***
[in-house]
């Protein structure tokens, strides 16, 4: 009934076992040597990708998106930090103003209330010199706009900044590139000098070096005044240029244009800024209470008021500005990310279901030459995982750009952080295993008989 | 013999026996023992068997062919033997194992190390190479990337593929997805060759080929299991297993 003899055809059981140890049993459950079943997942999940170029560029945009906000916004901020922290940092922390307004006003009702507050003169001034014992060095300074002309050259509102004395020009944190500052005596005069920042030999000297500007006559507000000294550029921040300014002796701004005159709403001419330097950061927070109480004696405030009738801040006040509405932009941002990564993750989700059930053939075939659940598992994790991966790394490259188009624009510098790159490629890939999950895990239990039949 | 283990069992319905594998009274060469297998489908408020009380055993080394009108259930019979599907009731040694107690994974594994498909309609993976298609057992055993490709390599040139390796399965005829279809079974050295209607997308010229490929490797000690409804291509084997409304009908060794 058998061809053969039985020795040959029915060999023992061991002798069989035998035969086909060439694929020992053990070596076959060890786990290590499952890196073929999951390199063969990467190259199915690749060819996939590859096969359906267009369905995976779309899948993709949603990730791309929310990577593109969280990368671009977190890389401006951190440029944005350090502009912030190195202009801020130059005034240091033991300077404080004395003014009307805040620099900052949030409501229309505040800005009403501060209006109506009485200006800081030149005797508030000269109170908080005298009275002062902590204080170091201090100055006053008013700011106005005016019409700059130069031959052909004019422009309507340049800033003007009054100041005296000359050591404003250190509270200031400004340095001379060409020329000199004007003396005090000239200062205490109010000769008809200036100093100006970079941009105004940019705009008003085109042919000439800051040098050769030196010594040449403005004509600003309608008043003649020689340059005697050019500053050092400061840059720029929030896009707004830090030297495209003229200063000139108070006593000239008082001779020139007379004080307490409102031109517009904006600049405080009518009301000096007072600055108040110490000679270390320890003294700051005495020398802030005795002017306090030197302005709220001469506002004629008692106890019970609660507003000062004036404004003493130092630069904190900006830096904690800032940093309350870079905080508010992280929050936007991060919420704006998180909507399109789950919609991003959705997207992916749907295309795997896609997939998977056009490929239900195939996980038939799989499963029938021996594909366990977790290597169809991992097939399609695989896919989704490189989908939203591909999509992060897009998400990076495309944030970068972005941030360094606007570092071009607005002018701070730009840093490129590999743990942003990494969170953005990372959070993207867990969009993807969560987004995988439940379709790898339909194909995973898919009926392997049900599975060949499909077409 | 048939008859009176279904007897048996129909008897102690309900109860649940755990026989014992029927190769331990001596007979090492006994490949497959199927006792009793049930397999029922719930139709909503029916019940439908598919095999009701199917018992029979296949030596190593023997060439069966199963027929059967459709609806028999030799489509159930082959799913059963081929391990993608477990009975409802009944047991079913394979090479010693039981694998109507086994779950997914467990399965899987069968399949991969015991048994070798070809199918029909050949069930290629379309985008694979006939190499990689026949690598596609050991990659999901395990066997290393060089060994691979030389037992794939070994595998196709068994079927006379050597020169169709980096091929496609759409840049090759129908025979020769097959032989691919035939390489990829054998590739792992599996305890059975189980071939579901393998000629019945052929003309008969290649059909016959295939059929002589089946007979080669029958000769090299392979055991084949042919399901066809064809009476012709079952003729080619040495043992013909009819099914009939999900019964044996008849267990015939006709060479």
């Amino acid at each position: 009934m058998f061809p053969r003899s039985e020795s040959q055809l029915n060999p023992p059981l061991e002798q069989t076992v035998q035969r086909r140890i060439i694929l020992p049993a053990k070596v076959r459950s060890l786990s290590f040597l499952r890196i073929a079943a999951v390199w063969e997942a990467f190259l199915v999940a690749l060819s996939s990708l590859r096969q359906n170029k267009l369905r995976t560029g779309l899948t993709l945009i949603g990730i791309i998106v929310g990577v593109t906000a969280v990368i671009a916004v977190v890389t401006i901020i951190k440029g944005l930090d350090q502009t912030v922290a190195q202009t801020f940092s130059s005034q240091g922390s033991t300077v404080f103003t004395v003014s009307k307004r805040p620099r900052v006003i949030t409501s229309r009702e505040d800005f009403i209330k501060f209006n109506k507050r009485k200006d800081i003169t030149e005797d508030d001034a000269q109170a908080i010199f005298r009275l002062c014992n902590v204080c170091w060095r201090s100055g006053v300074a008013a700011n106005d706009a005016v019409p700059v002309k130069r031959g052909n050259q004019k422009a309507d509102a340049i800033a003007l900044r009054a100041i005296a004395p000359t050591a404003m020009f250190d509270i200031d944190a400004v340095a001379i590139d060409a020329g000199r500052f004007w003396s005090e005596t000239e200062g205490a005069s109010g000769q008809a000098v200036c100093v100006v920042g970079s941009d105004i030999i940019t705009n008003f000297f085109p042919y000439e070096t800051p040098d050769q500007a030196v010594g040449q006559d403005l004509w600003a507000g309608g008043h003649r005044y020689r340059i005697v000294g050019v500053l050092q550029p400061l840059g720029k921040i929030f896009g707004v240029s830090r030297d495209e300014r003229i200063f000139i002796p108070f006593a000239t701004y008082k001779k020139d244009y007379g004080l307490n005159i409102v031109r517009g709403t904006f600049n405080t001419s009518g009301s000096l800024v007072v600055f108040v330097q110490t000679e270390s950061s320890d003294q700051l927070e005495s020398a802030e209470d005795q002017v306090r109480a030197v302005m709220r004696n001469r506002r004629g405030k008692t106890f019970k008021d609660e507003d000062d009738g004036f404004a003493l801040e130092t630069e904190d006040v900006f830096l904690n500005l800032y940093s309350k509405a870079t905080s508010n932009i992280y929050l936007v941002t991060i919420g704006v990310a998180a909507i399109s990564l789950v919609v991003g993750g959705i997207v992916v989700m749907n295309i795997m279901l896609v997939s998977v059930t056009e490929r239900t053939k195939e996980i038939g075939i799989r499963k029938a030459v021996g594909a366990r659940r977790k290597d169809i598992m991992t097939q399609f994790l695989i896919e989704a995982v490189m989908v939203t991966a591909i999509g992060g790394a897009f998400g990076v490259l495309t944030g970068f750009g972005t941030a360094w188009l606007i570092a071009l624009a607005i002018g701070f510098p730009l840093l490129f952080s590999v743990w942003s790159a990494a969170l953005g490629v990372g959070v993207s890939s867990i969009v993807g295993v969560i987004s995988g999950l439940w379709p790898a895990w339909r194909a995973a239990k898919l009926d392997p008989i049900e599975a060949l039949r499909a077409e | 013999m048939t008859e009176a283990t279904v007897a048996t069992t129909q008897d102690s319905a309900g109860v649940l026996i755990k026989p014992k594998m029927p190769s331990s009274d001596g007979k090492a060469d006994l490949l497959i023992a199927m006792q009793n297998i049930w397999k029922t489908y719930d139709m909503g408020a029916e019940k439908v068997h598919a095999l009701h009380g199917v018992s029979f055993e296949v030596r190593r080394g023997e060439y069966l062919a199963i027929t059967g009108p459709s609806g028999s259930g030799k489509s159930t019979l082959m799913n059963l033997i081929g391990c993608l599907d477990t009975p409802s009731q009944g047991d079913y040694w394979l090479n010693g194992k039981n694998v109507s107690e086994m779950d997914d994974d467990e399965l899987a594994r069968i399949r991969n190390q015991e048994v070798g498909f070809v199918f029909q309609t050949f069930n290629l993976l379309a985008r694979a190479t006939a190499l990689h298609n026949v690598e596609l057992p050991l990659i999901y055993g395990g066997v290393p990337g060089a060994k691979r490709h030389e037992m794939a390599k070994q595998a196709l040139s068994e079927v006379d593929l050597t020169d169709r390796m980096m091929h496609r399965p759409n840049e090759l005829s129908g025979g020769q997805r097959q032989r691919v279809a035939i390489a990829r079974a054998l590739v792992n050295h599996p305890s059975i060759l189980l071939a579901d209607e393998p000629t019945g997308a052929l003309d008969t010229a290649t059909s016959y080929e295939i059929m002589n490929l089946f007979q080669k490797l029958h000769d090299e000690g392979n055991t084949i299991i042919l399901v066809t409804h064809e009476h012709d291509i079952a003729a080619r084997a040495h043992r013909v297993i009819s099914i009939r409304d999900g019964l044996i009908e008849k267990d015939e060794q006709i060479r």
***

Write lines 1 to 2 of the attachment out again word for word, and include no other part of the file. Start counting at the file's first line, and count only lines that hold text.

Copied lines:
[in-house]
């Protein structure tokens, strides 16, 4: 009934076992040597990708998106930090103003209330010199706009900044590139000098070096005044240029244009800024209470008021500005990310279901030459995982750009952080295993008989 | 013999026996023992068997062919033997194992190390190479990337593929997805060759080929299991297993 003899055809059981140890049993459950079943997942999940170029560029945009906000916004901020922290940092922390307004006003009702507050003169001034014992060095300074002309050259509102004395020009944190500052005596005069920042030999000297500007006559507000000294550029921040300014002796701004005159709403001419330097950061927070109480004696405030009738801040006040509405932009941002990564993750989700059930053939075939659940598992994790991966790394490259188009624009510098790159490629890939999950895990239990039949 | 283990069992319905594998009274060469297998489908408020009380055993080394009108259930019979599907009731040694107690994974594994498909309609993976298609057992055993490709390599040139390796399965005829279809079974050295209607997308010229490929490797000690409804291509084997409304009908060794 058998061809053969039985020795040959029915060999023992061991002798069989035998035969086909060439694929020992053990070596076959060890786990290590499952890196073929999951390199063969990467190259199915690749060819996939590859096969359906267009369905995976779309899948993709949603990730791309929310990577593109969280990368671009977190890389401006951190440029944005350090502009912030190195202009801020130059005034240091033991300077404080004395003014009307805040620099900052949030409501229309505040800005009403501060209006109506009485200006800081030149005797508030000269109170908080005298009275002062902590204080170091201090100055006053008013700011106005005016019409700059130069031959052909004019422009309507340049800033003007009054100041005296000359050591404003250190509270200031400004340095001379060409020329000199004007003396005090000239200062205490109010000769008809200036100093100006970079941009105004940019705009008003085109042919000439800051040098050769030196010594040449403005004509600003309608008043003649020689340059005697050019500053050092400061840059720029929030896009707004830090030297495209003229200063000139108070006593000239008082001779020139007379004080307490409102031109517009904006600049405080009518009301000096007072600055108040110490000679270390320890003294700051005495020398802030005795002017306090030197302005709220001469506002004629008692106890019970609660507003000062004036404004003493130092630069904190900006830096904690800032940093309350870079905080508010992280929050936007991060919420704006998180909507399109789950919609991003959705997207992916749907295309795997896609997939998977056009490929239900195939996980038939799989499963029938021996594909366990977790290597169809991992097939399609695989896919989704490189989908939203591909999509992060897009998400990076495309944030970068972005941030360094606007570092071009607005002018701070730009840093490129590999743990942003990494969170953005990372959070993207867990969009993807969560987004995988439940379709790898339909194909995973898919009926392997049900599975060949499909077409 | 048939008859009176279904007897048996129909008897102690309900109860649940755990026989014992029927190769331990001596007979090492006994490949497959199927006792009793049930397999029922719930139709909503029916019940439908598919095999009701199917018992029979296949030596190593023997060439069966199963027929059967459709609806028999030799489509159930082959799913059963081929391990993608477990009975409802009944047991079913394979090479010693039981694998109507086994779950997914467990399965899987069968399949991969015991048994070798070809199918029909050949069930290629379309985008694979006939190499990689026949690598596609050991990659999901395990066997290393060089060994691979030389037992794939070994595998196709068994079927006379050597020169169709980096091929496609759409840049090759129908025979020769097959032989691919035939390489990829054998590739792992599996305890059975189980071939579901393998000629019945052929003309008969290649059909016959295939059929002589089946007979080669029958000769090299392979055991084949042919399901066809064809009476012709079952003729080619040495043992013909009819099914009939999900019964044996008849267990015939006709060479």